Janis and Mann, F. Decision Making. Wiley, 1976.
Kahn, R. L. et al. Organizational Stress: Studies in Role Conflict and Ambiguity. Wiley, 1964
Kanter, R. M. Men and Women of the Corporation. Basic, 1977.
Katz and Kahn, The Social Psychology of Organizations, Second Edition. Wiley, 1978. (Note: Bob Kahn is doing a new version of the book right now, with Bob Sutton).
Lawler, E.E. Pay and Organizational Effectiveness. McGraw-Hill, 1971.
Lawler, E.E. Motivation in Work Organizations. Wadsworth, 1973.
Likert, R. The Human Organization. McGraw-Hill, 1967.
Lindsey and Aronson. The Handbook of Social Psychology, first and second editions.
Locke and Bryan. Goals and Intentions as Determinants of Performance Level, Task Choice, and Attitudes. Am Inst for Research, 1967.
March, J. Handbook of Organizations. Rand McNally, 1965
March and Simon. Organizations. Wiley, 1958.
Maslow, A. Motivation and Personality. Harper, 1954.
Mayo, E. The Human Problems of an Industrial Civilization. MacMillan, 1933.
McClelland, D. The Achieving Society. Van Nostrand Reinhold, 1961.
McGrath, J. Groups. Prentice-Hall, 1984.
McGregor, D. The Human Side of Enterprise. McGraw-Hill, 1960.
Mintzberg, H. The Nature of Managerial Work. Harper, 1973.
Parkinson, C. N. Parkinson's Law. Houghton-Mifflin, 1957.
Pinder, C. C. Work Motivation. Scott Foresman, 1984.
Porter and Lawler. Managerial Attitudes and Performance. Irwin Dorsey, 1968
Roethlisberger and Dickson. Management and the Worker. Harvard, 1939.
Rokeach, M. The Nature of Human Values. Free Press, 1973.
Schein, E. Organizational Culture and Leadership. Jossey Bass, 1985.
Schelling, T. The Strategy of Conflict. Harvard, 1960.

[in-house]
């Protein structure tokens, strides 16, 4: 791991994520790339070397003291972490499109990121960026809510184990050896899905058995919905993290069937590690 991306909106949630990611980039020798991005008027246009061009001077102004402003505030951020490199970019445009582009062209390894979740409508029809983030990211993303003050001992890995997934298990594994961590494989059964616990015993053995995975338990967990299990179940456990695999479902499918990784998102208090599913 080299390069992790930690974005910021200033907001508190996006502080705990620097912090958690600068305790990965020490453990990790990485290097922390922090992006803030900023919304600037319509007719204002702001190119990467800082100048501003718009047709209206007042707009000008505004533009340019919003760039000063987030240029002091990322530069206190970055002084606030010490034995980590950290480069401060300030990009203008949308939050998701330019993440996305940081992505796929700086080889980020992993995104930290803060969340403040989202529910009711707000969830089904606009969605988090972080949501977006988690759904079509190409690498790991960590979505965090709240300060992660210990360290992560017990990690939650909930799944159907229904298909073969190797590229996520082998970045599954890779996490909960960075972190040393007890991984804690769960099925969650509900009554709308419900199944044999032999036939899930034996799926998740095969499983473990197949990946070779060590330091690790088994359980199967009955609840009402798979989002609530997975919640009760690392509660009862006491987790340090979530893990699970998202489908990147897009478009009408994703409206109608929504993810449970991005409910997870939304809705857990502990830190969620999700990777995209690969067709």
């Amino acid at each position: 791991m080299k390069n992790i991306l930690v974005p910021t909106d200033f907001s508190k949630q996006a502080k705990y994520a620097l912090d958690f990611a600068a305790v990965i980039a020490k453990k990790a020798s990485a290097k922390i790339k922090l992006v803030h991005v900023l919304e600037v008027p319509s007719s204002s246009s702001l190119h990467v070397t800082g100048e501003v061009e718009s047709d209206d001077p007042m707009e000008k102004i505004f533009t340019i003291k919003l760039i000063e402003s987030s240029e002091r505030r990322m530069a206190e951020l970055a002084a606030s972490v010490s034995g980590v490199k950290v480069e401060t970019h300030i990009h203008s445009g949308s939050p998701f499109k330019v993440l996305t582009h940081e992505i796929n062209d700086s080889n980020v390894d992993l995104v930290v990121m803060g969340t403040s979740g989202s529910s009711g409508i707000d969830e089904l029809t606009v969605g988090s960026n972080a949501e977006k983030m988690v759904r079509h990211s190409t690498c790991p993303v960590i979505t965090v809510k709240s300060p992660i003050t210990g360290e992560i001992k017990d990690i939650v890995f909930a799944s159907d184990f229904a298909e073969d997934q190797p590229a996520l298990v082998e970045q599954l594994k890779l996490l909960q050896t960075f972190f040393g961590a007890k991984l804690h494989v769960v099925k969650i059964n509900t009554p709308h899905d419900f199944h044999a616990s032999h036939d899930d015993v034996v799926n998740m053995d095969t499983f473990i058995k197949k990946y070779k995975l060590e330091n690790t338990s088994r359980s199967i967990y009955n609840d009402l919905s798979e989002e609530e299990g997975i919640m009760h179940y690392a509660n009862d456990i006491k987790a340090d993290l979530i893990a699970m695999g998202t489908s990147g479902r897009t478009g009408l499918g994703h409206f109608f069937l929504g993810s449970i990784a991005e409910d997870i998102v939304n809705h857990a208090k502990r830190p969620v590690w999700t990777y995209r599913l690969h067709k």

Selznick, P. TVA and the Grass Roots. U of C Press, Berkeley, 1949.
Sherif, M. The Psychology of Social Norms. Harper, 1936.
Simon, H. Administrative Behavior. Free Press, 1976 (3rd edition).
Taylor, F. W. The Principles of Scientific Management. Harper, 1923.
Terkel, S. Work.
Thibaut and Kelly, The Social Psychology of Groups. John Wiley, 1959.
Trice, Harrison, and Beyer, Janice. The Cultures of Work Organizations. Prentice Hall,1993.
Vroom V. Work and Motivation. Wiley, 1964.
Walton, R., and McKersie, R. A Behavioral Theory of Labor Negotiations. McGraw-Hill, 1966.
Whyte, W. F. Street Corner Society.

23 November 99

Dear 1st and 2nd year students

Thank you all for reviewing our 1st years' papers! Many of your reviews were simply outstanding and were tremendously constructive. I am very appreciative.

In this note, I have included a copy of my decision letter and a copy of any other reviews that I received for the paper you reviewed. This way you can see what other people said about the same work that you read. In some cases, reviewers only added notes to the manuscript itself. In most of those cases, I do not have copies for you to see.

I hope you have found the process instructive. I have certainly benefited from your assistance.

FOR THE 1ST YEARS, WHEN YOU RESUBMIT, PLEASE INCLUDE MY MARKED-UP COPY OF THE FIRST VERSION OF YOUR PAPER. (I currently don't have a copy and may want to refer back to it as I read your final submission.)